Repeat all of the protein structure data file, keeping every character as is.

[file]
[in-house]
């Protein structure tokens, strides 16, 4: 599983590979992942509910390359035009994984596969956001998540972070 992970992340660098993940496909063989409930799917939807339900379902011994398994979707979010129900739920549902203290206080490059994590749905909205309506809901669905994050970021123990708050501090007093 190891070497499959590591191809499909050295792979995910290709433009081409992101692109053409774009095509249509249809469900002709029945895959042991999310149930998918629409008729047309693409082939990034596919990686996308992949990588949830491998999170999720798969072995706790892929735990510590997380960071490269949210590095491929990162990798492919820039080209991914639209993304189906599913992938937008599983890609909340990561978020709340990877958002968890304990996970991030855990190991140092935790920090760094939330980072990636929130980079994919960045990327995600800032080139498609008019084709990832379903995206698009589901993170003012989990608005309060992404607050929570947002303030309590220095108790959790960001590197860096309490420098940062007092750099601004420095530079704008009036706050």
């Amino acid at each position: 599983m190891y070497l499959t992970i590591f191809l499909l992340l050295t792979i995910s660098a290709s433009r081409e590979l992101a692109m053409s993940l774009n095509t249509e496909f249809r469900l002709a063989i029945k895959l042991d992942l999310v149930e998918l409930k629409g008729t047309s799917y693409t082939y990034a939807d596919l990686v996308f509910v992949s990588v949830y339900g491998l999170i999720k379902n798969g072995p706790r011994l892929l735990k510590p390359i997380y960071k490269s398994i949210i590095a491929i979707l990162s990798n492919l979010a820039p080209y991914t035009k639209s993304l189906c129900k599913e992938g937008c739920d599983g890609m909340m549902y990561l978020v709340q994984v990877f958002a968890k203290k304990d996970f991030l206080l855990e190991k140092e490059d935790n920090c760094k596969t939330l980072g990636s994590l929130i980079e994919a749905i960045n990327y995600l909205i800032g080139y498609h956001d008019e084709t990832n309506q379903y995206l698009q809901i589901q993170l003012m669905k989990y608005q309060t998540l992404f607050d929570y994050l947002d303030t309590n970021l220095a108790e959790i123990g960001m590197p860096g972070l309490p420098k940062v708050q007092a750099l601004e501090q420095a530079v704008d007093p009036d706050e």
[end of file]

[in-house]
């Protein structure tokens, strides 16, 4: 599983590979992942509910390359035009994984596969956001998540972070 992970992340660098993940496909063989409930799917939807339900379902011994398994979707979010129900739920549902203290206080490059994590749905909205309506809901669905994050970021123990708050501090007093 190891070497499959590591191809499909050295792979995910290709433009081409992101692109053409774009095509249509249809469900002709029945895959042991999310149930998918629409008729047309693409082939990034596919990686996308992949990588949830491998999170999720798969072995706790892929735990510590997380960071490269949210590095491929990162990798492919820039080209991914639209993304189906599913992938937008599983890609909340990561978020709340990877958002968890304990996970991030855990190991140092935790920090760094939330980072990636929130980079994919960045990327995600800032080139498609008019084709990832379903995206698009589901993170003012989990608005309060992404607050929570947002303030309590220095108790959790960001590197860096309490420098940062007092750099601004420095530079704008009036706050």
């Amino acid at each position: 599983m190891y070497l499959t992970i590591f191809l499909l992340l050295t792979i995910s660098a290709s433009r081409e590979l992101a692109m053409s993940l774009n095509t249509e496909f249809r469900l002709a063989i029945k895959l042991d992942l999310v149930e998918l409930k629409g008729t047309s799917y693409t082939y990034a939807d596919l990686v996308f509910v992949s990588v949830y339900g491998l999170i999720k379902n798969g072995p706790r011994l892929l735990k510590p390359i997380y960071k490269s398994i949210i590095a491929i979707l990162s990798n492919l979010a820039p080209y991914t035009k639209s993304l189906c129900k599913e992938g937008c739920d599983g890609m909340m549902y990561l978020v709340q994984v990877f958002a968890k203290k304990d996970f991030l206080l855990e190991k140092e490059d935790n920090c760094k596969t939330l980072g990636s994590l929130i980079e994919a749905i960045n990327y995600l909205i800032g080139y498609h956001d008019e084709t990832n309506q379903y995206l698009q809901i589901q993170l003012m669905k989990y608005q309060t998540l992404f607050d929570y994050l947002d303030t309590n970021l220095a108790e959790i123990g960001m590197p860096g972070l309490p420098k940062v708050q007092a750099l601004e501090q420095a530079v704008d007093p009036d706050e």